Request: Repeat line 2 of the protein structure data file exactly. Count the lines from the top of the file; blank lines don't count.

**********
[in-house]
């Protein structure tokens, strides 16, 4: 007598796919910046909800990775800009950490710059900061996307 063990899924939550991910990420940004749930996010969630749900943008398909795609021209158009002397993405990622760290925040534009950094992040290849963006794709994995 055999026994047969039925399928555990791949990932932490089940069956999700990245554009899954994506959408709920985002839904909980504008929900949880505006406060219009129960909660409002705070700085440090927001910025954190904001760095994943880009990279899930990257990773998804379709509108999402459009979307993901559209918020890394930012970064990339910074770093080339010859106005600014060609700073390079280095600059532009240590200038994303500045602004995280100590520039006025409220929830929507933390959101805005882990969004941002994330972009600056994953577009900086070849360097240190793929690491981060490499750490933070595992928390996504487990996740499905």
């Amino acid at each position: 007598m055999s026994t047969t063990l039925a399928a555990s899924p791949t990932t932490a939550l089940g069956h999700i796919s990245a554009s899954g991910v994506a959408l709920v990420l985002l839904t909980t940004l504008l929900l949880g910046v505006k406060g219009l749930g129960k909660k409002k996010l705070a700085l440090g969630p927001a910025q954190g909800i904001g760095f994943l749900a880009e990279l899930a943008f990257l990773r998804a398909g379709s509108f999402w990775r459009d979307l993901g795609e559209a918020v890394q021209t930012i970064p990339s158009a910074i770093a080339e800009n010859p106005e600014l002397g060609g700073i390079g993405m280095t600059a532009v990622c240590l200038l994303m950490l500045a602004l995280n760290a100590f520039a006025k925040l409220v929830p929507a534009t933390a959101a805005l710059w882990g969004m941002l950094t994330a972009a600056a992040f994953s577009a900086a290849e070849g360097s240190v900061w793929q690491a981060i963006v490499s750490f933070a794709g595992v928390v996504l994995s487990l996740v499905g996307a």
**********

């Protein structure tokens, strides 16, 4: 007598796919910046909800990775800009950490710059900061996307 063990899924939550991910990420940004749930996010969630749900943008398909795609021209158009002397993405990622760290925040534009950094992040290849963006794709994995 055999026994047969039925399928555990791949990932932490089940069956999700990245554009899954994506959408709920985002839904909980504008929900949880505006406060219009129960909660409002705070700085440090927001910025954190904001760095994943880009990279899930990257990773998804379709509108999402459009979307993901559209918020890394930012970064990339910074770093080339010859106005600014060609700073390079280095600059532009240590200038994303500045602004995280100590520039006025409220929830929507933390959101805005882990969004941002994330972009600056994953577009900086070849360097240190793929690491981060490499750490933070595992928390996504487990996740499905």